Interpersonal Communication, Who’s Responsible by: Leslie D. Register

Do you feel responsible for another person’s happiness or misery? Interacting with others is hard! Navigating conversations, personalities, perceptions, values, and beliefs sometimes feels more like a rumble than a conversation.  

As a leader, I often remind my colleagues you are not responsible for another person’s misery or happiness. If you are clear, kind, and thoughtful with your messaging then you are not responsible for the other persons feelings. Feelings are an inside emotion and a responsibility of each person to manage independently for their own personal health and wellness.

While we are not responsible for the personal feelings of another, we are accountable for our own actions. Let’s explore the key responsibilities of right thought and action as related to supporting others.

When collaborating with others, I have found these three (3) elements critical to achieving productive and positive results- Be Present, Be Kind and Be Honest!

 Be Present– Engagement with another is essential to setting a tone for clear communication. Effective engagement includes getting curious. Curiosity happens by asking questions that promotes dialogue. When we ask questions to seek understanding we can identify the other person’s needs, wants, and gain perspective on their emotional state through their tone of voice and body language. This in turn gives the sender the tools needed to respond.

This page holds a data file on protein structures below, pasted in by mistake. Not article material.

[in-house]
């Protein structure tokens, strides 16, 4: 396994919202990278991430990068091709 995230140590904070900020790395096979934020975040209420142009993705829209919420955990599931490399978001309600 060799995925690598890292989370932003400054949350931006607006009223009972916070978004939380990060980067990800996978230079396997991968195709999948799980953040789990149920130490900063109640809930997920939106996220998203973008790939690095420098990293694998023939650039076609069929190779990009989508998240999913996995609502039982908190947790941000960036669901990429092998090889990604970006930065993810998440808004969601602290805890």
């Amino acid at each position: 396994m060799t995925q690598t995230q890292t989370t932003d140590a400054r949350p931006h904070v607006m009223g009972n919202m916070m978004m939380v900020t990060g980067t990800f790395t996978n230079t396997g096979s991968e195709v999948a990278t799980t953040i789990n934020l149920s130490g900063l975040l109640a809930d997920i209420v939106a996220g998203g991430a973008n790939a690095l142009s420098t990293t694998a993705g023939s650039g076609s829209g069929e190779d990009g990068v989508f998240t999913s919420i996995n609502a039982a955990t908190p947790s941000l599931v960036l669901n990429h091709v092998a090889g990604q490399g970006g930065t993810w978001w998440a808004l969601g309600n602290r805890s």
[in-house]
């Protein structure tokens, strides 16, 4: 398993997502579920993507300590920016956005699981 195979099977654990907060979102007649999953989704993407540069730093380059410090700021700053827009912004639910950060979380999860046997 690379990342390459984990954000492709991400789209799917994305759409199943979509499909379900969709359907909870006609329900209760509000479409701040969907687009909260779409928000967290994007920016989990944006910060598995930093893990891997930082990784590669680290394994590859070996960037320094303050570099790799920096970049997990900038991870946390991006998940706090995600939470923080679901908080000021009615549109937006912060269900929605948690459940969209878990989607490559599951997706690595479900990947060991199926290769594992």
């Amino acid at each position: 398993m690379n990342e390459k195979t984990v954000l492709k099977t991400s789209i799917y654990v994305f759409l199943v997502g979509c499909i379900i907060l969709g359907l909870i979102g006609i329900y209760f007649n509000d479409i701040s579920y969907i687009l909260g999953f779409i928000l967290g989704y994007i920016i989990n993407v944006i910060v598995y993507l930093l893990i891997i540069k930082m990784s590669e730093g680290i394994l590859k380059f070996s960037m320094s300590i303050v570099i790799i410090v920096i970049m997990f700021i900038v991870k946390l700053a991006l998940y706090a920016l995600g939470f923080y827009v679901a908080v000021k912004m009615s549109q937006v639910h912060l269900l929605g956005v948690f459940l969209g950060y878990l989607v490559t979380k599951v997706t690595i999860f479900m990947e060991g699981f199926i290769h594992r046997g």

Be Kind– Kindness matters. Kindness occurs through using a friendly tone of voice, appropriate word choices and giving equal time for each participant to share. This Interpersonal Communication is meant to be interactive and relational. It is collaboration between two or more people expressing thoughts, opinions, and ideas to bring forth solutions. For healthy collaboration to exist, respect and kindness is essential.

 Be Honest– As Benjamin Franklin said, “Honesty is the best policy”. It is that simple! White lies, expanding the truth or even half-truths will lead to discord. Even when honesty includes sensitive or difficult information it is still the best policy. Fear can lead us to hesitating on delivering hard conversations. Our “inner critic” stirs up negative self-talk attempting to persuade us to avoid the difficult conversations. Breaking through this internal negative thinking often leads to a better outcome. Shutting down the ego and inner critic is vital to honoring honest communication. Remember, life unfolds as it should, and for that to happen honesty must be honored and followed.


How do you promote engagement and curiosity in your interpersonal relationships?

What actions do you take to show kindness?

When have you been willing to have the hard conversations at the benefit of keeping honest communication and allowing life to unfold as planned?